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Growth faults & syntectonic growth strata

Gravity-driven growth faults and growth-faulted sedimentary successions have been identified in many parts of the world, often associated with economically important hydrocarbon ressources. However, few studies have targeted a detailed tectonic-sedimentary analysis of these systems, and therefore several issues concerning their development remain unsolved. Questions particularly arise when discussing (1) the relative importance of the main controlling factors for syn-sedimentary fault growth and syn-tectonic deposition, and the possibility to quantify these; (2) the mechanisms that control the initiation, activity and abandonment of kilometre-scale growth-fault-bound depocentres, including the explanation of the diverse structural development of the bounding faults concerning scale, dip direction, and fault movement; and (3) the predictability of lithological properties of growth successions from geophysical subsurface data lacking well or outcrop control. This study tackles the above issues by applying three different geological analysis approaches, 1) outcrop-based field work, 2) high-resolution remote-sensing analysis, and 3) 2D/3D seismic interpretation to several large-scale growth-fault systems located in different geographic and geological settings. The quantification and comparative analysis of the results from the different approaches and settings will allow to separate setting- or approach-specific observations from system-immanent information, exposing fundamental rules behind the development of growth faults and growth stratigraphy.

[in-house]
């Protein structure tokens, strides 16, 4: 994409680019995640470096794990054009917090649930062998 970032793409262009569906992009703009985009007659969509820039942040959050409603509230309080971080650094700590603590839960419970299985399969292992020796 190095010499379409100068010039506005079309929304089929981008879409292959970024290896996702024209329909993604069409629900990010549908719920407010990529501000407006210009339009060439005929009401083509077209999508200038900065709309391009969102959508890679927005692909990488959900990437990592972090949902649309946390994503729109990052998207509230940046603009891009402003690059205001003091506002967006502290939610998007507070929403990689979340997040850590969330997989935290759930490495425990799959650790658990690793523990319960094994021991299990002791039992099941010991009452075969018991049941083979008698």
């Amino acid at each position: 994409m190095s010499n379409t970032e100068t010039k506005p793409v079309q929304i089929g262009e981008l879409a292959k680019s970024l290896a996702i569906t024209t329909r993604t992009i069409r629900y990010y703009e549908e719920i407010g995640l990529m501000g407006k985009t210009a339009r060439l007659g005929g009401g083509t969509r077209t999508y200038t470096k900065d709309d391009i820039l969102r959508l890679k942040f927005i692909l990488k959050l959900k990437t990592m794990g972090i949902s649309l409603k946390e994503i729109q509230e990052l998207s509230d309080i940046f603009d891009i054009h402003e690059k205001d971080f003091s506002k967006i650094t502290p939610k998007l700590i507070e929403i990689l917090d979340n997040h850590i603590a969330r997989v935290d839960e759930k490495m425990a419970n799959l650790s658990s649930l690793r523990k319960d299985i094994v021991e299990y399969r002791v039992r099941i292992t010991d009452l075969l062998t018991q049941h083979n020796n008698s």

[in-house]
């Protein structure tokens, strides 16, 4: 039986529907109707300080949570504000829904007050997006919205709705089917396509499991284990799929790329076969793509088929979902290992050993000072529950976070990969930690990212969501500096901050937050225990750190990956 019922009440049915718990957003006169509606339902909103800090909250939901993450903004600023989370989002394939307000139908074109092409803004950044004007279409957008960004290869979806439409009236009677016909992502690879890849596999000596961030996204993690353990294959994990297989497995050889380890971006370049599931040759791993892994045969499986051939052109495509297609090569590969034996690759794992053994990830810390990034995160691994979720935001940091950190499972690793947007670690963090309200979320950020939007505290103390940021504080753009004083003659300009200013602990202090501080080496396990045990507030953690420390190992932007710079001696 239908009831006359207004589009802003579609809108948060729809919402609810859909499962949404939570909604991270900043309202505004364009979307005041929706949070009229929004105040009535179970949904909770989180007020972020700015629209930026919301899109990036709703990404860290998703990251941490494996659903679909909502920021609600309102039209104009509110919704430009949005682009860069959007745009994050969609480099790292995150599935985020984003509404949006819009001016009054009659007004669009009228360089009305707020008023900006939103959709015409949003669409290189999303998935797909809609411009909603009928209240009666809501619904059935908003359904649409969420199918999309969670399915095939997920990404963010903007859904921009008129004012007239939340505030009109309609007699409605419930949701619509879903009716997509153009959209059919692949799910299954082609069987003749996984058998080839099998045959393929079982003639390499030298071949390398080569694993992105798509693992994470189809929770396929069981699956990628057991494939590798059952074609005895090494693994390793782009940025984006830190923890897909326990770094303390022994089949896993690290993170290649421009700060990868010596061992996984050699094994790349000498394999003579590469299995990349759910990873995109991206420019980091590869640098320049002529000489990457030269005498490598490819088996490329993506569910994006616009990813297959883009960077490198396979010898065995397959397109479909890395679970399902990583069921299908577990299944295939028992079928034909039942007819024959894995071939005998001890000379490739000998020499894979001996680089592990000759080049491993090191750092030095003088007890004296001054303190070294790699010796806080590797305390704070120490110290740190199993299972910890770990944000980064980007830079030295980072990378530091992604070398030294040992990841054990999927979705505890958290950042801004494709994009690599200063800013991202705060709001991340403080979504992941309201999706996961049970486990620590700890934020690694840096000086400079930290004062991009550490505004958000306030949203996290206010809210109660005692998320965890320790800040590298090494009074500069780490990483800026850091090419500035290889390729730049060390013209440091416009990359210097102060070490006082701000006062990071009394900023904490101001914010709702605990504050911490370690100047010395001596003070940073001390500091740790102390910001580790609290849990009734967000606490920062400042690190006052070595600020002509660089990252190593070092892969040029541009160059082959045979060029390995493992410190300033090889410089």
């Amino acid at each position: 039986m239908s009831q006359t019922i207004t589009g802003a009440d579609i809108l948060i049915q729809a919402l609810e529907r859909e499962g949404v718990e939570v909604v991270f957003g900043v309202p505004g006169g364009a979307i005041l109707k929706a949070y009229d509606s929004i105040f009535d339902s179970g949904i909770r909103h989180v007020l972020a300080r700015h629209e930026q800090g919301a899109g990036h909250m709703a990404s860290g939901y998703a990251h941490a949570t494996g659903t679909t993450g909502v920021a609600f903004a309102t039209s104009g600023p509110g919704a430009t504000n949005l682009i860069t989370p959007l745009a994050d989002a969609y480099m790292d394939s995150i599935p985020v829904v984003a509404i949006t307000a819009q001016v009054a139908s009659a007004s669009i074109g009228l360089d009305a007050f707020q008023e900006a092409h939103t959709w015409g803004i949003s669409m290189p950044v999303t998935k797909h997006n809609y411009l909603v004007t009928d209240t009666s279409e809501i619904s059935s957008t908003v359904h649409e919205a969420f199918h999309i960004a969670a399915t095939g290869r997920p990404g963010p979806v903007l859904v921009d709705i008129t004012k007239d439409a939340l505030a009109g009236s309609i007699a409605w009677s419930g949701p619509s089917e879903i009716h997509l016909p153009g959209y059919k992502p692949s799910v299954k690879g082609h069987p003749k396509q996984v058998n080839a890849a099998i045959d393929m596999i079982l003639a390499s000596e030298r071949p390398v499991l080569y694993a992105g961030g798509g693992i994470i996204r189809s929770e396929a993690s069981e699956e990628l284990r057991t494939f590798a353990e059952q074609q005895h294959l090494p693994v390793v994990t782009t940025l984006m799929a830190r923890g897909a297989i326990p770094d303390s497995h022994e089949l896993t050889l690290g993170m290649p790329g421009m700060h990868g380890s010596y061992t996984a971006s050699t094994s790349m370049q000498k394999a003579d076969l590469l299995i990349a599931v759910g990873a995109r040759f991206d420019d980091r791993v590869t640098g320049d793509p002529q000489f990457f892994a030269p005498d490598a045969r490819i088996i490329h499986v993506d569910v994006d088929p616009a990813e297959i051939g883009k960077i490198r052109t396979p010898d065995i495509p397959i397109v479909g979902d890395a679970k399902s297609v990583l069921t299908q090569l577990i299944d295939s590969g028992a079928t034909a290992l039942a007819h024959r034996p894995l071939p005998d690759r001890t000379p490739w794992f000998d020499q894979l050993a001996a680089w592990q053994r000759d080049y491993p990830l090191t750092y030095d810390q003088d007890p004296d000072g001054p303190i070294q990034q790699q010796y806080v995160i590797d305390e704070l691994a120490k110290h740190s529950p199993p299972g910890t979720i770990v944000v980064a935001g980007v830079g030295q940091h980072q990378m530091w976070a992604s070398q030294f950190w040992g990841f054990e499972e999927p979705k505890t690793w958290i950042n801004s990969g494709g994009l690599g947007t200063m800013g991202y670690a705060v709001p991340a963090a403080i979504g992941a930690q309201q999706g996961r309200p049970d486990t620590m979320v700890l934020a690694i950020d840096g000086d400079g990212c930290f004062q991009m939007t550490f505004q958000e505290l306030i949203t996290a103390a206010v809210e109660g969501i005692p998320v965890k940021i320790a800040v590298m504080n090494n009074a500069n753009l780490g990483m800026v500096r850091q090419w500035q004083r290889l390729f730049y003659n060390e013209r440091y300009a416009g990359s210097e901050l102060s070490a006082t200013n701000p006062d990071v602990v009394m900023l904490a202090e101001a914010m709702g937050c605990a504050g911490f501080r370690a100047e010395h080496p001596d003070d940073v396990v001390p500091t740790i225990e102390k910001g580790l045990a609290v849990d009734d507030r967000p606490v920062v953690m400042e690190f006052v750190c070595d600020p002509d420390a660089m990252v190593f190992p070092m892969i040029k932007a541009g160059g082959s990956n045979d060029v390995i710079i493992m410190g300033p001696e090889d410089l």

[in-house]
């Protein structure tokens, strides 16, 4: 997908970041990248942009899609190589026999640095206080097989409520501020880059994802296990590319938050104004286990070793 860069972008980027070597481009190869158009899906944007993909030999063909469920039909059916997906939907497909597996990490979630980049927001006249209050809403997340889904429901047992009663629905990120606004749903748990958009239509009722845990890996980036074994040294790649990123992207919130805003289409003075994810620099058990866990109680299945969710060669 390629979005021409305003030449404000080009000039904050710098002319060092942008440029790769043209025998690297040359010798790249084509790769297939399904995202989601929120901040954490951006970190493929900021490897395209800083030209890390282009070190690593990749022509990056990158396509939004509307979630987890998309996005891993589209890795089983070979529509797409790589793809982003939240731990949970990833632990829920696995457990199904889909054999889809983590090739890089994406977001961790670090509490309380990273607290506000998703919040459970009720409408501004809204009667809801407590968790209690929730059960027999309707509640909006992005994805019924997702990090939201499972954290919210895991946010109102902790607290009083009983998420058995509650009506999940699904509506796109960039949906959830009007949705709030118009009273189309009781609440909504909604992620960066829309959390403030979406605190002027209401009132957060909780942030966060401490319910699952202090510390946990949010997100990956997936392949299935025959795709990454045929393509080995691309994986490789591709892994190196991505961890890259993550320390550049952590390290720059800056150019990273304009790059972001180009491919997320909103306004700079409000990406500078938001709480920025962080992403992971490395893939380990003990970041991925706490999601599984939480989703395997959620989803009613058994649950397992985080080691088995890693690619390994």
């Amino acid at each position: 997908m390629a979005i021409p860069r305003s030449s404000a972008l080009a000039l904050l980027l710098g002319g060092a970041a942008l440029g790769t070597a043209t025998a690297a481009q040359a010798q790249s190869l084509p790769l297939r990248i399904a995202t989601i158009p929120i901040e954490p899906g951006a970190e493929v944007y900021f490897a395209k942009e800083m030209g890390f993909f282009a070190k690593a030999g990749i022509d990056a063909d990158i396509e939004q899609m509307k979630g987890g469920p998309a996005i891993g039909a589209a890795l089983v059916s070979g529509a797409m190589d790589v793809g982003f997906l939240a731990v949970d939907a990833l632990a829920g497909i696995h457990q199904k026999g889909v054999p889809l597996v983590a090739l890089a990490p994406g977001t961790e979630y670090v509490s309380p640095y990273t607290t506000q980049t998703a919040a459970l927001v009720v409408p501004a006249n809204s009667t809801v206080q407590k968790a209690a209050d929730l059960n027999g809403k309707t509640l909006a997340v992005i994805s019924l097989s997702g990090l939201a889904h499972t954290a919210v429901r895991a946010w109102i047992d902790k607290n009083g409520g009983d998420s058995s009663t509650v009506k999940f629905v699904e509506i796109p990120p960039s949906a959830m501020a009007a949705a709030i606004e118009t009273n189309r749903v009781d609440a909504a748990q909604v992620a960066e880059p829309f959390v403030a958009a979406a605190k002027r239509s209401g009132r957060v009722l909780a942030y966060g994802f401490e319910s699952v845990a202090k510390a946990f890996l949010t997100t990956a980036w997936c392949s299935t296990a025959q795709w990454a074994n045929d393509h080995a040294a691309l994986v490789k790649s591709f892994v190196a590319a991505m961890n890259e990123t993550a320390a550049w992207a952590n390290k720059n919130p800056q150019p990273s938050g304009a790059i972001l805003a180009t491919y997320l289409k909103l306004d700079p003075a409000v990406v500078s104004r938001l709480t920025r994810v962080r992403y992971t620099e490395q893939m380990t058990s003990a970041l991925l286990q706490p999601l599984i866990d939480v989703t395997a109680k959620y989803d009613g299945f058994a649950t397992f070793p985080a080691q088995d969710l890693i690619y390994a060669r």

Associated researchers: Stefan Back